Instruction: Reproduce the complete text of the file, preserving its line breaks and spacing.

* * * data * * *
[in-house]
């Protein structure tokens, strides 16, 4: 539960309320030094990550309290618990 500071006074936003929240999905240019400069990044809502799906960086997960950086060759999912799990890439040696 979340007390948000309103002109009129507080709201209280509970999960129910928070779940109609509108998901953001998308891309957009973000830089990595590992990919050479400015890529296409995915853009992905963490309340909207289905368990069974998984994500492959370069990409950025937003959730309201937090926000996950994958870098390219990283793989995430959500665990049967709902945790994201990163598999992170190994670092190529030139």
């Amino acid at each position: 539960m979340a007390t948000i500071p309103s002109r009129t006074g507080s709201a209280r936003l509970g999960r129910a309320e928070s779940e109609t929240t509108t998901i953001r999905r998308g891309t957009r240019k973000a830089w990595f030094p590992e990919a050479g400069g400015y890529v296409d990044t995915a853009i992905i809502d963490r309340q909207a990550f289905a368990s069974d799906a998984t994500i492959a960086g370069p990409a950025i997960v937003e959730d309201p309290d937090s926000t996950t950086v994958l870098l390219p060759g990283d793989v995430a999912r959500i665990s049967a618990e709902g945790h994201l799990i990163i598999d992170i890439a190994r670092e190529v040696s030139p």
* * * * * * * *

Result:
[in-house]
């Protein structure tokens, strides 16, 4: 539960309320030094990550309290618990 500071006074936003929240999905240019400069990044809502799906960086997960950086060759999912799990890439040696 979340007390948000309103002109009129507080709201209280509970999960129910928070779940109609509108998901953001998308891309957009973000830089990595590992990919050479400015890529296409995915853009992905963490309340909207289905368990069974998984994500492959370069990409950025937003959730309201937090926000996950994958870098390219990283793989995430959500665990049967709902945790994201990163598999992170190994670092190529030139």
């Amino acid at each position: 539960m979340a007390t948000i500071p309103s002109r009129t006074g507080s709201a209280r936003l509970g999960r129910a309320e928070s779940e109609t929240t509108t998901i953001r999905r998308g891309t957009r240019k973000a830089w990595f030094p590992e990919a050479g400069g400015y890529v296409d990044t995915a853009i992905i809502d963490r309340q909207a990550f289905a368990s069974d799906a998984t994500i492959a960086g370069p990409a950025i997960v937003e959730d309201p309290d937090s926000t996950t950086v994958l870098l390219p060759g990283d793989v995430a999912r959500i665990s049967a618990e709902g945790h994201l799990i990163i598999d992170i890439a190994r670092e190529v040696s030139p």